Renaissance soprano shawm, modified with windcap
Renaissance soprano shawm, 
modified with windcap
300 dpi JPEG 
  shawm Der Sackpfeyffer zu Linden
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In general "shawm" is the term for a whole family of instruments. Mostly known are shawm, bombard, rauschpfeiff, oboe, bombarde, zurna and shenai. Shawm instruments are also called oboe instruments in western influenced organology, although the (modern) oboe is the most atypical member of shawm family. Shawms are double-reed wood-wind instruments with a conical bored tube that's mostly finished with a large bell. Shawms have 7-8 medium sized fingerholes whereby the eight hole is fingered with the left thumb. Cross fingerings can be used. Lowest tone often is handled by a key on large instruments. The modern bombarde is available as a fully cromatic instrument with fingerholes and keys. The modern oboe is fully equipped with keys. All instruments sounds rather loud except the oboe. All instruments have a large range to slide tones. Shawms overblow at first times into the octave, at second times into the twelfth. Mostly they are only overblown once.
In the era of the Renaissance shawms, rauschpfeiffs and bombards were build in different sizes. Instruments in c/f-pitch are mostly used for ensemble playing today. Shawms and rauschpfeiffs are build in sizes sopranino (lowest tone f¹), soprano (lowest tone c¹), alto (lowest tone f⁰) and tenor (lowest tone c⁰) and rarely garklein (lowest tone c²) too. Fingering on tenor instruments is very problematic caused by large distances between fingerholes. Therefore larger instruments aren't build. More recently rauschpfeiffs in d/g-pitch are build for an easier playing together with the Marktsackpfeife. Bombards are build in sizes soprano (lowest tone c¹), alto (lowest tone f⁰), tenor (lowest tone c⁰) and bass (lowest tone F). Lowest tones are handled with keys on larger instruments. A great bass instrument (lowest tone C) hasn't come to stay because it's very unwieldy and requires a high air flow.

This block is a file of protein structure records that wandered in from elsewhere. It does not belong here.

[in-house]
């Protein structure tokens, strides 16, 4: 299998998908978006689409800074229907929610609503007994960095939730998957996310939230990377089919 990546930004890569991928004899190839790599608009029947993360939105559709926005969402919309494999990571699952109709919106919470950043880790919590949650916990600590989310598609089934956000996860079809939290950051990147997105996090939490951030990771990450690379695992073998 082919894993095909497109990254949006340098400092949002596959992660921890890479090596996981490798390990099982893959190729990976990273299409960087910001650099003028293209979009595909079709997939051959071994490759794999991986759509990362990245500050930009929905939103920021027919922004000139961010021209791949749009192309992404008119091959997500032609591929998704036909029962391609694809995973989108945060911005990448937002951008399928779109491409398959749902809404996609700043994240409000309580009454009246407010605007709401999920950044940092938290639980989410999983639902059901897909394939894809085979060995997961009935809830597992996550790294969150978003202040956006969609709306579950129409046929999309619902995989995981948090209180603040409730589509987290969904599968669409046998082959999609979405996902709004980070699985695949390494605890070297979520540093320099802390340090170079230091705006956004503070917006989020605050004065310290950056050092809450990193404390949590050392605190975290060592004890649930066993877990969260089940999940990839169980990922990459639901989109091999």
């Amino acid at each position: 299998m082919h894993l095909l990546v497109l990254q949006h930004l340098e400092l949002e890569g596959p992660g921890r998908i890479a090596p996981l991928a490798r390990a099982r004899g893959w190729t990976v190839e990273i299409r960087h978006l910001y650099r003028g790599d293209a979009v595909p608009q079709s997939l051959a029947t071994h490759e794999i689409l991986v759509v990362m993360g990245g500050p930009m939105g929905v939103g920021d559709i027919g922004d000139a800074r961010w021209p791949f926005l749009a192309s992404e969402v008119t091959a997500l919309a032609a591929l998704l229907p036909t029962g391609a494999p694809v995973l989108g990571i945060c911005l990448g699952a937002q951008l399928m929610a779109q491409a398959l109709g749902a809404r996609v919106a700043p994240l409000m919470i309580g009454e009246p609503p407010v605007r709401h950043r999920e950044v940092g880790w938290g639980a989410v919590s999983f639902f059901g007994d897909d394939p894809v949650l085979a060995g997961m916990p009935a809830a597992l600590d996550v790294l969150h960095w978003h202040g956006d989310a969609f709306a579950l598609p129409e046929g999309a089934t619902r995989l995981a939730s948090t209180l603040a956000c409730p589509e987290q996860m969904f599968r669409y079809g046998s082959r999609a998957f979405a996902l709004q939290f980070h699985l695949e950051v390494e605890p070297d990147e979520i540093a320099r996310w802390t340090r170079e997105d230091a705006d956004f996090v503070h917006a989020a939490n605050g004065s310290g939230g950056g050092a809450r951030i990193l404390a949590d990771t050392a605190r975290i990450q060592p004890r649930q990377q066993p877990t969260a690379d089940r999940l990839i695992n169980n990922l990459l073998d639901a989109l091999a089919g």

Three techniques exist to blow instruments of the shawm family:


double-reed for Renaissance soprano shawm
double-reed for Renaissance soprano shawm 
300 dpi JPEG 

The instrument shown above is a modified soprano Renaissance shawm.

Download here a sound example ("improvisation over a Saltarello", own work / Saltarello: script in the British Museum, 14. c.): Sopranschalmei.ogg

Originally the instrument had no fingerhole for left thumb. This was bored later. This thumb hole enables to play faster and more easily in non overblowing range (tones c¹d¹-d²). The pirouette was lost. A holder for the windcap was mounted on holder for the pirouette. Windcap and whose holder are made of beechwood and are stained and waxed. The instrument has a scale range of c¹d¹-c³ and is tuned up to tuning pitch a¹ = 440 Hz. Complete scale range is available if the instrument is played with windcap. The windcap increases the "life" of the double-reed extremely. ☺


The term "shawm" has some other meanings too:

shawm (1): family of instruments (see above)

shawm (2): instrument (see above)

shawm (3): general term for all reed instruments

shawm (4): chanter of a bagpipe. This meaning confuses a little bit and can only be understood by means of the term shawm (3).

shawm (5): organ stop, usually 8′ or 4′. This reed stop has either gentle conical or cylindrical resonators. If cylindrical resonators are used they are finished with a large conical bell. If gentle conical resonators are used, they can be finished with a large conical bell too. This stop is to be imitated sound of the Renaissance shawm.

shawm (6): popular name for Martin's trumpet. This instrument was developed at beginning of the 20. century and has nothing to do with the shawm (2).



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last update: 25.10.2015